Ag Worker Rights Program provides essential support for migrant workers

 

  • Program ensures agricultural workers are paid what they are owed under the law
  • Team addresses harassment and discrimination in the workplace
  • Attorneys travel to regions to provide information to migrant workers and help them understand they are a part of the community

In early August, team members of Legal Aid of Nebraska’s Agricultural Workers Rights Program visited locations in Nebraska to educate migrant workers on the COVID-19 vaccine.

Planning events during a pandemic has been like aiming at a moving target, said Danny Reynaga, Managing Attorney of the program.

“Are the numbers going to continue to go down? Or are they going to be so low that it’s irrelevant and not an issue?” At the time of this interview, this was a concern for the team. But as the numbers of delta variant cases rise across the United States, the situation is certainly fluid.

The program’s focus is to educate migrant workers about their rights and to spread the word that Legal Aid is available to help. Presently, they’re focused on Covid-19 prevention and mitigation efforts.  “Every day we have different concerns and hurdles,” Reynaga said. 

Reynaga’s personal connection to migrant workers aids him in his daily work. “I grew up doing seasonal migrant work. That’s my family story. Up until I was 15 years old, I was spending my summers working in the field.”

His parents migrated from Mexico and worked in agriculture. He graduated from Chadron State College in 2014 with a Legal Studies major and recently served as Chair of the Nebraska Latino American Commission.

Helping migrant workers understand they are part of the community

Reynaga partners with Paralegal and Outreach Coordinator Janellys Santa. “Our program truly caters to the migrant workers. The good thing is we’re building this relationship with them. We’re trying to give them our hands, our ears, our time. So they understand, they are indeed supported here,” Santa said.

“I help people that are dealing with unfair situations. They come to this country thinking they don’t have any rights because they are not from here, right? So why would the government care for them?”

Kristina Marshall, a law student at the University of Nebraska-Lincoln spent her summer working as a law clerk with the program through the Nebraska Public Interest Law Fund.

“My biggest takeaway is that you’re dealing with groups of people who don’t necessarily know their rights or don’t know that they have a legal issue,” Marshall said.

“We want to help people find out if they are getting paid to do the work they signed up for and if they are receiving their payments on time. We want to find out if they are experiencing discrimination or harassment.”

She says they’ve set up meetings with community partners with the goal of gaining trust in the community. “We want them to know ‘these are your rights,’ here is our phone number and please call us anytime

“Our program truly caters to the migrant workers. The good thing is we’re building this relationship with them. We’re trying to give them our hands, our ears, our time. So they understand, they are indeed supported here.”

Marshall has immersed herself in reading the client open case files during her time at Legal Aid to better understand her field of study. A few of the cases involving discrimination have been directed to the Nebraska Equal Opportunity Commission, she says.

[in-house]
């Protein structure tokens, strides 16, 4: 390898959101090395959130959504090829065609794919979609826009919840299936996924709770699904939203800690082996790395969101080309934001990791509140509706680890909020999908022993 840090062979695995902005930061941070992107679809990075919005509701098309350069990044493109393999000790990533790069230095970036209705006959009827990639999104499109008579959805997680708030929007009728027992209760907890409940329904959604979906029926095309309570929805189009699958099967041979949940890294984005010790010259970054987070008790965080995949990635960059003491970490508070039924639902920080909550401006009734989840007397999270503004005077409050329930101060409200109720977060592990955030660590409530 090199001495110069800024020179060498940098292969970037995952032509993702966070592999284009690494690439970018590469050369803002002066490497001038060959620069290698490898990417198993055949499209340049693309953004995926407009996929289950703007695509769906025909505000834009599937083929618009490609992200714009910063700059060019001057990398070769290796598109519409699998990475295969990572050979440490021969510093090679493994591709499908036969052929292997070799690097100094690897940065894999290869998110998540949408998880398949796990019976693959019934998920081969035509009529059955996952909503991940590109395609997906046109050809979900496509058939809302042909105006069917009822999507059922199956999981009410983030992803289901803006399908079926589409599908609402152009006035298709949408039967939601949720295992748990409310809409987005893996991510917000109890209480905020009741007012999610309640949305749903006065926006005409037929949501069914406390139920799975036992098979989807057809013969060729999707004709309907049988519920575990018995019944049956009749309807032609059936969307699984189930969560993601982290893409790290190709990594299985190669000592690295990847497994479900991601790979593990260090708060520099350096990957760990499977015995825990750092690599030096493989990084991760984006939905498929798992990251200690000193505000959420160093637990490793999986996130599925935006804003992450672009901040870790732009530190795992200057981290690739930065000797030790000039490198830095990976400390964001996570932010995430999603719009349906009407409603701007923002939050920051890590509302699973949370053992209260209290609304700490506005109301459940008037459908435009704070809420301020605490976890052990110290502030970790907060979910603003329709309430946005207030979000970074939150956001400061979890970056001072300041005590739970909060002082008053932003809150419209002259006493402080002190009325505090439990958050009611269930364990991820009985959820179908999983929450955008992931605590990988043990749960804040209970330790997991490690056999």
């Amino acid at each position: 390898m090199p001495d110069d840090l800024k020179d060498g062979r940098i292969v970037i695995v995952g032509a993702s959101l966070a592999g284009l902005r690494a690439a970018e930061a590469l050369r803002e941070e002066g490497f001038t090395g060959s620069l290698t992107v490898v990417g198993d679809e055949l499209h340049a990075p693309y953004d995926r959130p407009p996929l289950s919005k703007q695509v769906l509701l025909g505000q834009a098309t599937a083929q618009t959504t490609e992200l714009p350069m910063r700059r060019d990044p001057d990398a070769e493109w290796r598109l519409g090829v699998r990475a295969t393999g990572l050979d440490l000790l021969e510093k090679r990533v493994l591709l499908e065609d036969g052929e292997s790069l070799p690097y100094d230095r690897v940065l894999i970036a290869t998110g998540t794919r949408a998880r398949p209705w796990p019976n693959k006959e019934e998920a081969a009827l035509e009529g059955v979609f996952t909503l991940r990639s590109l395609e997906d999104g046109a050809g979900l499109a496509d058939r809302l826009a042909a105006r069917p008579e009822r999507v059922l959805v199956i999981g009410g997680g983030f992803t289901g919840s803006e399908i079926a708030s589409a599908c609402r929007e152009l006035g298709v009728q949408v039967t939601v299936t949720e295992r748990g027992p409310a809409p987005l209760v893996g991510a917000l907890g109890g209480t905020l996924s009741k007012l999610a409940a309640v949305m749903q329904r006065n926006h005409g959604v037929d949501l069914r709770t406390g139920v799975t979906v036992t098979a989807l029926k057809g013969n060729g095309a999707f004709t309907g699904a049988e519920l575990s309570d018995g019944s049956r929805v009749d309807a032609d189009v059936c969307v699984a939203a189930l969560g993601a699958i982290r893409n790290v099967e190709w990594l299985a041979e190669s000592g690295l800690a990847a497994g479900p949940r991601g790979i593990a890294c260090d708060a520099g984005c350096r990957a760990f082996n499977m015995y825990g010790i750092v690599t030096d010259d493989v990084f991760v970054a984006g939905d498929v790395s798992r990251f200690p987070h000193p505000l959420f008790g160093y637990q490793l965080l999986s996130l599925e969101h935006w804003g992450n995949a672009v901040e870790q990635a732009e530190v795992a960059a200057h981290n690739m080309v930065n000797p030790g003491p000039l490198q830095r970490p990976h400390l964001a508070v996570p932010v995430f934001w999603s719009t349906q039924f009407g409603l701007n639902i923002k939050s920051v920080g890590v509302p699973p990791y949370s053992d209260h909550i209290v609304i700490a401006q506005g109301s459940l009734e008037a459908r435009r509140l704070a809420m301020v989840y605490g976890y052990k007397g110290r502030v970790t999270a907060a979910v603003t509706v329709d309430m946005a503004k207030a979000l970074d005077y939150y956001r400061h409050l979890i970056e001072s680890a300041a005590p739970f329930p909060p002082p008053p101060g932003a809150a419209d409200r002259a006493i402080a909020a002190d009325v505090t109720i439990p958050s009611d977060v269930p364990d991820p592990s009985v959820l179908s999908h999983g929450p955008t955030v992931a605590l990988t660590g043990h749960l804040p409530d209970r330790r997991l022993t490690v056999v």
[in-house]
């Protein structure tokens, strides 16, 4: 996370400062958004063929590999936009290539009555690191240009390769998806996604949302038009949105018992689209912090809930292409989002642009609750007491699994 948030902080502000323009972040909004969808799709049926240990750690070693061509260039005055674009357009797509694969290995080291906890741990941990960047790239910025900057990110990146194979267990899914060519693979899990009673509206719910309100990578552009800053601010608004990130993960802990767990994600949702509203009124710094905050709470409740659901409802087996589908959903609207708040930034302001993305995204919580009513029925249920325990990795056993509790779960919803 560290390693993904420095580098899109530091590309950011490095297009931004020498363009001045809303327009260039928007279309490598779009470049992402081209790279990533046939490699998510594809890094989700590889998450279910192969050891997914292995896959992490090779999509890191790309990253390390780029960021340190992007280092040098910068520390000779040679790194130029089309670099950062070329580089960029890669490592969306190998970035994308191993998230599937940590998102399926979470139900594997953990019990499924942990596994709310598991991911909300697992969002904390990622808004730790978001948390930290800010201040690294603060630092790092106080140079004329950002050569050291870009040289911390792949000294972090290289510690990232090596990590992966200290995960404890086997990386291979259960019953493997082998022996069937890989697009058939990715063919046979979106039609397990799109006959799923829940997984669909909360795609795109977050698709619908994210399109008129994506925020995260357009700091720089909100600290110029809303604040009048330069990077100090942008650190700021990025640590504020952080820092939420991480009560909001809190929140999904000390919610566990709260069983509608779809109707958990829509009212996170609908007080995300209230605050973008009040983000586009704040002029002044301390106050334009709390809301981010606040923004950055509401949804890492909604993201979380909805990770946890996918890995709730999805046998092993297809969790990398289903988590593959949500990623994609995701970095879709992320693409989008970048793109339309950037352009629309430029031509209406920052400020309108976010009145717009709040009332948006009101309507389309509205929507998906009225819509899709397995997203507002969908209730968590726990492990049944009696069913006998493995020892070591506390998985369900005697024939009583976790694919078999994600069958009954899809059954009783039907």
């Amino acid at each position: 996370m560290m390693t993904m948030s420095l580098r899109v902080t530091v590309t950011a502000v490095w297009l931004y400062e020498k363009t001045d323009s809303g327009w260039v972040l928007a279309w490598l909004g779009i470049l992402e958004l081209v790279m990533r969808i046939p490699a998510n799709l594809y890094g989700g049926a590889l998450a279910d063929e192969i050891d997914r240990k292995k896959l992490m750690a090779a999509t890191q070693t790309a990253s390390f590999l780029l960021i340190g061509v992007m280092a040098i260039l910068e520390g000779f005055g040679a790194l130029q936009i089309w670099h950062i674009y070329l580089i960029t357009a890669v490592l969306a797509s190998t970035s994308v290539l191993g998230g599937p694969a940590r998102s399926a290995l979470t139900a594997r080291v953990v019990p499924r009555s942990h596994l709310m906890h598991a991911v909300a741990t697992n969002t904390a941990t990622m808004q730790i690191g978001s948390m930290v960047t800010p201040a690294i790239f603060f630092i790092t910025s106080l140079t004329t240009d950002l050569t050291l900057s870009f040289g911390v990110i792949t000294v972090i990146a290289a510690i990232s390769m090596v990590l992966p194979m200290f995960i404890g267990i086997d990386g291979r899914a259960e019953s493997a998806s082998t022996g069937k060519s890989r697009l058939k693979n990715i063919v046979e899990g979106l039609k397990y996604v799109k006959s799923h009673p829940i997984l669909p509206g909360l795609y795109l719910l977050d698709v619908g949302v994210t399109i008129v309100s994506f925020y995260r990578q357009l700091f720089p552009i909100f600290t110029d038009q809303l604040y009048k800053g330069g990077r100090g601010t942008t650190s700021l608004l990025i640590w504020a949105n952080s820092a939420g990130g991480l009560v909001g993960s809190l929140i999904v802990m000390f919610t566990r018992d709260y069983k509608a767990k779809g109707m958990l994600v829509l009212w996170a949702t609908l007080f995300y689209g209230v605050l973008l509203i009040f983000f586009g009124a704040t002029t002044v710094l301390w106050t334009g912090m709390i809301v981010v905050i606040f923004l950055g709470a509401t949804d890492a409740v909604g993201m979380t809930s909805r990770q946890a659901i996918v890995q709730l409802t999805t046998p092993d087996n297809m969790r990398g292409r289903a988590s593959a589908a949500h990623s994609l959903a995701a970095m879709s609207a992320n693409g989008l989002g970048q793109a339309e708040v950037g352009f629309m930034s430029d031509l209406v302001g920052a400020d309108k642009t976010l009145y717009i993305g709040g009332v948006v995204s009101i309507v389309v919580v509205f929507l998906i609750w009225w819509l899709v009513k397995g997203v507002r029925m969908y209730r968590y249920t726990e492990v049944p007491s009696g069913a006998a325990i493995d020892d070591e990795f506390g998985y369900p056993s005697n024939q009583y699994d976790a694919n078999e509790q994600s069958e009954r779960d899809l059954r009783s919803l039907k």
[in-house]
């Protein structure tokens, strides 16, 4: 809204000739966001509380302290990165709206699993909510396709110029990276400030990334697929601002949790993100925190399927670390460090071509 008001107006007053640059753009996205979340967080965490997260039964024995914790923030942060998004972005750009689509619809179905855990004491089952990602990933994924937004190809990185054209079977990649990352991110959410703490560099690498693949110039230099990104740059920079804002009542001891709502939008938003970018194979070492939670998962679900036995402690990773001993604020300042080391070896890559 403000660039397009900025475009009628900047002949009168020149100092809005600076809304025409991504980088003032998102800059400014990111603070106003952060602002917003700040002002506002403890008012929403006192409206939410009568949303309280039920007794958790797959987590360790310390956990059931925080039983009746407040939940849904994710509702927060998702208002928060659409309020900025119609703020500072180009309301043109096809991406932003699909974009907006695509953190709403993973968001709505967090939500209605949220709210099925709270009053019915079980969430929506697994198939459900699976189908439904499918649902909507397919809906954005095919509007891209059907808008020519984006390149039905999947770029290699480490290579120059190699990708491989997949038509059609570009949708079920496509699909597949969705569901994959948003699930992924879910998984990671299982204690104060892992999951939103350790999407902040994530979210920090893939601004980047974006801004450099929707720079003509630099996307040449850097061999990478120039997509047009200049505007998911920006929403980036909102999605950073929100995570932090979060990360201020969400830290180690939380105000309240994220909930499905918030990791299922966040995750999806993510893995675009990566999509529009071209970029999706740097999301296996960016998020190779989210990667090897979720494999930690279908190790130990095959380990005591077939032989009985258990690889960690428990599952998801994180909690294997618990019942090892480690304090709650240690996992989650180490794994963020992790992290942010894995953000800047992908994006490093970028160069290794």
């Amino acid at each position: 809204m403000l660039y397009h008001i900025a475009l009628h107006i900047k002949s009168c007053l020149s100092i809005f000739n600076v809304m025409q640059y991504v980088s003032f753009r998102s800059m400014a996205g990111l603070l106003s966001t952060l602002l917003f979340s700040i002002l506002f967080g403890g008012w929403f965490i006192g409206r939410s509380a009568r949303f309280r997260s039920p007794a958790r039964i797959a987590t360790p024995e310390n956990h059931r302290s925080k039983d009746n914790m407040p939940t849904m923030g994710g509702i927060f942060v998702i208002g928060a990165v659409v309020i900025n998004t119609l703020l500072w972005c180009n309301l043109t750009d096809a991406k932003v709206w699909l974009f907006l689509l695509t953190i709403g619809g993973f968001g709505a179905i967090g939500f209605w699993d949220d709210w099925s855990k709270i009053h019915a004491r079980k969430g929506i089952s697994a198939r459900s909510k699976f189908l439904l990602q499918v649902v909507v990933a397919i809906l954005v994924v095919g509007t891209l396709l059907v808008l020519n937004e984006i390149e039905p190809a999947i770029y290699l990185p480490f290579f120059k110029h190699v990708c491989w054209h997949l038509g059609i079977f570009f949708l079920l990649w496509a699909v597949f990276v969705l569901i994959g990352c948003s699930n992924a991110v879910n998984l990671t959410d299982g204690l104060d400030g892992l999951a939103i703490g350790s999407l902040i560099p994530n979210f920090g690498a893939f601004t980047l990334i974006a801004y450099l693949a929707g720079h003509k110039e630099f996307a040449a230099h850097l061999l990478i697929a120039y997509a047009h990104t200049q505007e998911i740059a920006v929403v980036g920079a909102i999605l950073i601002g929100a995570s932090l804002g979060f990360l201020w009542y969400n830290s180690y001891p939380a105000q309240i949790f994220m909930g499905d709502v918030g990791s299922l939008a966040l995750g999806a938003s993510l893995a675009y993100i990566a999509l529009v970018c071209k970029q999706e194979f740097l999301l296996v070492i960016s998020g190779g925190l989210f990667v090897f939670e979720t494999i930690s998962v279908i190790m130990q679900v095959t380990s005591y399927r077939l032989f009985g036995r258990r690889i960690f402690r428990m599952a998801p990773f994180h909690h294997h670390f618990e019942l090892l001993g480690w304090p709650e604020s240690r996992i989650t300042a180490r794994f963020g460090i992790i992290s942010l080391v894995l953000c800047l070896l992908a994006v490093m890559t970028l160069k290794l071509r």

The team makes connections by sharing a common language

Santa said the migrant workers come to Nebraska with the idea that they’re going to make money to send home. “They go through a lot of hardship. They are abused. They are trafficked and they feel like they don’t have a voice. They don’t have the resources.”

Santa, who was born in Puerto Rico, finds it easy to build relationships with agricultural workers because of her Hispanic background and she speaks a common language.

“People are dealing with culture shock and the language barrier. For me, helping people achieve mental peace, or feel like they have succeeded while they’re still not necessarily succeeding, it’s important. I seek that feeling because it fulfills me.”

The team has a long-term goal of improving their relationship with employers, farm owners and meatpacking plants. “We want to make sure that both ends understand our responsibility,” Santa says.

“Migrant workers go through a lot of hardship. They are abused. They are trafficked and they feel like they don’t have a voice. They don’t have the resources.”

Recently, the Ag Rights Workers Program presented to 80 migrant workers on topics like heatstroke and sunburn safety in partnership with Proteus and Migrant Education. “We also had a mobile clinic come out and vaccinate everyone who was not vaccinated for COVID-19,” Marshall says.

Marshall said they are working to improve Legal Aid’s image due to a misconception and language barrier. A study from UNO’s Office of Latino/Latin American studies at UNO found that when migrant workers hear the term “Legal Aid,” they think it means “ICE (U.S. Immigration and Customs Enforcement).”

“The word “legal” doesn’t mean anything. We’re not immigration. We don’t care. We love that you’re here,” Marshall said. The attendees receive a Legal Aid drawstring bag including resource materials.

“We want to help these workers. We like to provide them with a positive memory of us providing them with services and now they know, if they need something, they can contact us.”

Need additional information? 

Jen Litton, Development Coordinator at Legal Aid of Nebraska, is the author of this article

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